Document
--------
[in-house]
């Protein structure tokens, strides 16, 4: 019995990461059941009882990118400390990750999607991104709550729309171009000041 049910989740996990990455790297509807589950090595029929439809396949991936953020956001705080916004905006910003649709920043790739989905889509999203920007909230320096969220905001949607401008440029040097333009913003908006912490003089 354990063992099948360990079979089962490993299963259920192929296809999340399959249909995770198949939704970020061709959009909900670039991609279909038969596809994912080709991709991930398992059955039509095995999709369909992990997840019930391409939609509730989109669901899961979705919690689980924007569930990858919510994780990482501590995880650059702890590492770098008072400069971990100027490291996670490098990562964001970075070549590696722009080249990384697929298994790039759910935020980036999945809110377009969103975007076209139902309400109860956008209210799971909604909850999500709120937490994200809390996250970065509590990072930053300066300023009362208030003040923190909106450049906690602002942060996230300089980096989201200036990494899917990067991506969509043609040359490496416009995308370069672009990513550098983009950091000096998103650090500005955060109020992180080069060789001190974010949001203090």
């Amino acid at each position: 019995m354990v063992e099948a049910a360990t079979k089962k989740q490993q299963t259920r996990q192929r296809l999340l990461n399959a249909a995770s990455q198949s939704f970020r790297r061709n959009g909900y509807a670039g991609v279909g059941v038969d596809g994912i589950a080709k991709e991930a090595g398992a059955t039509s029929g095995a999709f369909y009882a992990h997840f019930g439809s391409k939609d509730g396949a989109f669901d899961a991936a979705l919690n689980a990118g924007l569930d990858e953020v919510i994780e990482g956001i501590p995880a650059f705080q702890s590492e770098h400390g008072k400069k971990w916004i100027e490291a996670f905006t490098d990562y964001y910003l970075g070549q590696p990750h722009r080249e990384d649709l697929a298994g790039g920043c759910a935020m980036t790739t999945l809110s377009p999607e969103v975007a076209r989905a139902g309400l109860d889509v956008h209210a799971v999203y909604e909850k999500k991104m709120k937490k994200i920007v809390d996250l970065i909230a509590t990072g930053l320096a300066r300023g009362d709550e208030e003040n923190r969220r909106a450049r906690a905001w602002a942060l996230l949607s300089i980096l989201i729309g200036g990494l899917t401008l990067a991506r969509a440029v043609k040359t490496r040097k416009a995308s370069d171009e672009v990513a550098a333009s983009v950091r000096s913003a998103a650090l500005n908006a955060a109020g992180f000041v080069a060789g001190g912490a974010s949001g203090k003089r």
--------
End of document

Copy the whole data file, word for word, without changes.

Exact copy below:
[in-house]
């Protein structure tokens, strides 16, 4: 019995990461059941009882990118400390990750999607991104709550729309171009000041 049910989740996990990455790297509807589950090595029929439809396949991936953020956001705080916004905006910003649709920043790739989905889509999203920007909230320096969220905001949607401008440029040097333009913003908006912490003089 354990063992099948360990079979089962490993299963259920192929296809999340399959249909995770198949939704970020061709959009909900670039991609279909038969596809994912080709991709991930398992059955039509095995999709369909992990997840019930391409939609509730989109669901899961979705919690689980924007569930990858919510994780990482501590995880650059702890590492770098008072400069971990100027490291996670490098990562964001970075070549590696722009080249990384697929298994790039759910935020980036999945809110377009969103975007076209139902309400109860956008209210799971909604909850999500709120937490994200809390996250970065509590990072930053300066300023009362208030003040923190909106450049906690602002942060996230300089980096989201200036990494899917990067991506969509043609040359490496416009995308370069672009990513550098983009950091000096998103650090500005955060109020992180080069060789001190974010949001203090």
């Amino acid at each position: 019995m354990v063992e099948a049910a360990t079979k089962k989740q490993q299963t259920r996990q192929r296809l999340l990461n399959a249909a995770s990455q198949s939704f970020r790297r061709n959009g909900y509807a670039g991609v279909g059941v038969d596809g994912i589950a080709k991709e991930a090595g398992a059955t039509s029929g095995a999709f369909y009882a992990h997840f019930g439809s391409k939609d509730g396949a989109f669901d899961a991936a979705l919690n689980a990118g924007l569930d990858e953020v919510i994780e990482g956001i501590p995880a650059f705080q702890s590492e770098h400390g008072k400069k971990w916004i100027e490291a996670f905006t490098d990562y964001y910003l970075g070549q590696p990750h722009r080249e990384d649709l697929a298994g790039g920043c759910a935020m980036t790739t999945l809110s377009p999607e969103v975007a076209r989905a139902g309400l109860d889509v956008h209210a799971v999203y909604e909850k999500k991104m709120k937490k994200i920007v809390d996250l970065i909230a509590t990072g930053l320096a300066r300023g009362d709550e208030e003040n923190r969220r909106a450049r906690a905001w602002a942060l996230l949607s300089i980096l989201i729309g200036g990494l899917t401008l990067a991506r969509a440029v043609k040359t490496r040097k416009a995308s370069d171009e672009v990513a550098a333009s983009v950091r000096s913003a998103a650090l500005n908006a955060a109020g992180f000041v080069a060789g001190g912490a974010s949001g203090k003089r």